You Get a Fantasy Nation! Are you SURE Advancing Technology is best?

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The Romulan Republic
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Re: You Get a Fantasy Nation! Are you SURE Advancing Technology is best?

Post by The Romulan Republic » 2018-08-29 06:09pm

Elheru Aran wrote:
2018-08-29 05:55pm
The Romulan Republic wrote:
2018-08-29 04:31pm

I'm not sure how a Discworld-style geography would affect certain scientific realities on which technological progress is largely based, though.
No reason to assume it will. Stuff works on the Disc largely as it does on Roundworld, because the basic physical laws are, quite literally, magically the same. Other than things like the speed of light, but presumably the substance of 'light' in the Disc is a different animal than, for example, visual light, otherwise the 'Moving Pictures' films wouldn't have worked. I don't think electricity would be a great issue on the Disc either, as Igors make use of it IIRC, and lightning does exist there.
Longer-term, I wonder how differences in the gravitational field might effect spaceflight, but that's a long way off (side note: look into magical sources of immortality).
Being the power behind the throne is certainly a little safer than being on the throne itself. It also has the advantage of being approachable; it's easier to speak to the Hand of the King than it is the King himself, for example. Perhaps not for commoners (though one could set up a day or a week of the month when petitioners might present their case), but certainly nobility could approach and be approached with greater ease than the King/Queen.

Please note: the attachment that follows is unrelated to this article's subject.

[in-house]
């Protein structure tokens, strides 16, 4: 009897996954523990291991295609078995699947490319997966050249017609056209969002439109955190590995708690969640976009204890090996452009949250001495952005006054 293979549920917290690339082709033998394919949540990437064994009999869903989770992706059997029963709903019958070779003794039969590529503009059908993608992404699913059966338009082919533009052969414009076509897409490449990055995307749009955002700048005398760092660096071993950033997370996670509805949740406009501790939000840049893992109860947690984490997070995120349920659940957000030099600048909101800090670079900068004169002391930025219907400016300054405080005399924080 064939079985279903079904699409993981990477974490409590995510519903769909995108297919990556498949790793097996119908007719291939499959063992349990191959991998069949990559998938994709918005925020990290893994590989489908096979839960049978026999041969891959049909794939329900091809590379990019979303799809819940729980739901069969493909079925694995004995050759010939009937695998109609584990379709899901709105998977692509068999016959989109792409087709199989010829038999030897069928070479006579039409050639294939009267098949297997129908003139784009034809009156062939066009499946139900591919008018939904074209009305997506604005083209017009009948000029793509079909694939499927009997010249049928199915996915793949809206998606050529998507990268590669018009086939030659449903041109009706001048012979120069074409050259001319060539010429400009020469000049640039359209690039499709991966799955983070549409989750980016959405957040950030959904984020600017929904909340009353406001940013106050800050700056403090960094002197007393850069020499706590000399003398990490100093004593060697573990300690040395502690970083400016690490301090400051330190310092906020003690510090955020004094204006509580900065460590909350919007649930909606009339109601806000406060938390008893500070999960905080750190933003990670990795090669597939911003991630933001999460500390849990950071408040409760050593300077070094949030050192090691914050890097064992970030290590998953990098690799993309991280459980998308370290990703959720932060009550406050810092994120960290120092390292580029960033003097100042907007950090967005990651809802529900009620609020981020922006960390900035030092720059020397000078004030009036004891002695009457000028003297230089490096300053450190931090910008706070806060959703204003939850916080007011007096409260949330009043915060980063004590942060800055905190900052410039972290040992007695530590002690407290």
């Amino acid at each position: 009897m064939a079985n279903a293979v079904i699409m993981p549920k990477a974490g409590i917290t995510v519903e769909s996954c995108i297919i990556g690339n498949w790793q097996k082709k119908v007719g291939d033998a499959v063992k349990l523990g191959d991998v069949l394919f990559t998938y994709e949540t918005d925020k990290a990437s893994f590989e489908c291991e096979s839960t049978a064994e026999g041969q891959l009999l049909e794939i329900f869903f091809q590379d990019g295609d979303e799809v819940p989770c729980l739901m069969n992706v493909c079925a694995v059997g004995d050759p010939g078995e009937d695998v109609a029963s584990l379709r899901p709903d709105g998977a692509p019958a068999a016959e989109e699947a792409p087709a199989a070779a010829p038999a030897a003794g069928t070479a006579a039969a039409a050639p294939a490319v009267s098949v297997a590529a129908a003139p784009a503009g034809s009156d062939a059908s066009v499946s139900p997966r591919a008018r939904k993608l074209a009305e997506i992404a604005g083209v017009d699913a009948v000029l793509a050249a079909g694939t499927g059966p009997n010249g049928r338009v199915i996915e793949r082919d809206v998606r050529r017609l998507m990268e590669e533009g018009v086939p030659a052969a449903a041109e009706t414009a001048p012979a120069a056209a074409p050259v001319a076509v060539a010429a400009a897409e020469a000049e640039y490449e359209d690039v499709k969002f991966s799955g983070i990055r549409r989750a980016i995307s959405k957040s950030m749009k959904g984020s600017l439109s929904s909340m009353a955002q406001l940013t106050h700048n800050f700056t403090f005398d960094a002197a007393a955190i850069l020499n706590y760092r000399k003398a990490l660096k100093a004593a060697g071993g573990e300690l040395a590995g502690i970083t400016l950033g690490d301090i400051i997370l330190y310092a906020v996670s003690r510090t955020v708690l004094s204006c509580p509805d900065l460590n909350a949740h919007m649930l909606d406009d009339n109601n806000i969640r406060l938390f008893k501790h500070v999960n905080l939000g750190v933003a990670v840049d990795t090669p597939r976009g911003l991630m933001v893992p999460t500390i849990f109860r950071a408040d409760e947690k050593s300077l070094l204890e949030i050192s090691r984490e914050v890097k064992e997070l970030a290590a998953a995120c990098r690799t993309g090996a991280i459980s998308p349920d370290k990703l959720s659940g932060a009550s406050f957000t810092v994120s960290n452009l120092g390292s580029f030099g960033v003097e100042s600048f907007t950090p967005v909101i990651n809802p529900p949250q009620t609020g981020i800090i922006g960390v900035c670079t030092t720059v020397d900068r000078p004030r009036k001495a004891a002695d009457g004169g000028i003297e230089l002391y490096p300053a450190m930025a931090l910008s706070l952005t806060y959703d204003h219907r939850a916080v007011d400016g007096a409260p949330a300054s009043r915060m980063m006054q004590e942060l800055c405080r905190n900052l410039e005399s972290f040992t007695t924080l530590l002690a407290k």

Indeed. And the notion of setting up a regular time when commoners can submit a petition is an excellent idea.
The tech setting is also helpful; it's a lot easier to go to Modern, or Enlightenment/Early Modern anyway, from Renaissance than it is from Dark Ages or Roman or even Hyborian Age. The Renaissance era is right on the brink of a number of significant discoveries and should already have made a few of its own; the main thing to do is give it a few nudges in the right direction and bring the right ideas together. Movable type, as noted, should be a splendid help; widespread literacy will do a LOT for uplifting people.
Modern standards of hygiene, the basics of the scientific method, and the printing press seem the main things to get the ball rolling on tech, yeah.
Renaissance era, politically, is seeing a shift from feudalism (a lot of small lordlings, with absolute control over the people in their realm) to a more conventional centralized monarchy, where you still have a lot of nobles, but they're more beholden to the Crown, and the people are subjects of the Crown rather than their feudal lord (more or less, will vary, the Germans for example maintained a lot of feudal institutions for a long time). As such it should be easier for the King to tell the nobles what to do, rather than having to pander to them. Of course you have to temper this with a bit of wisdom, you can't be pushing them around too much...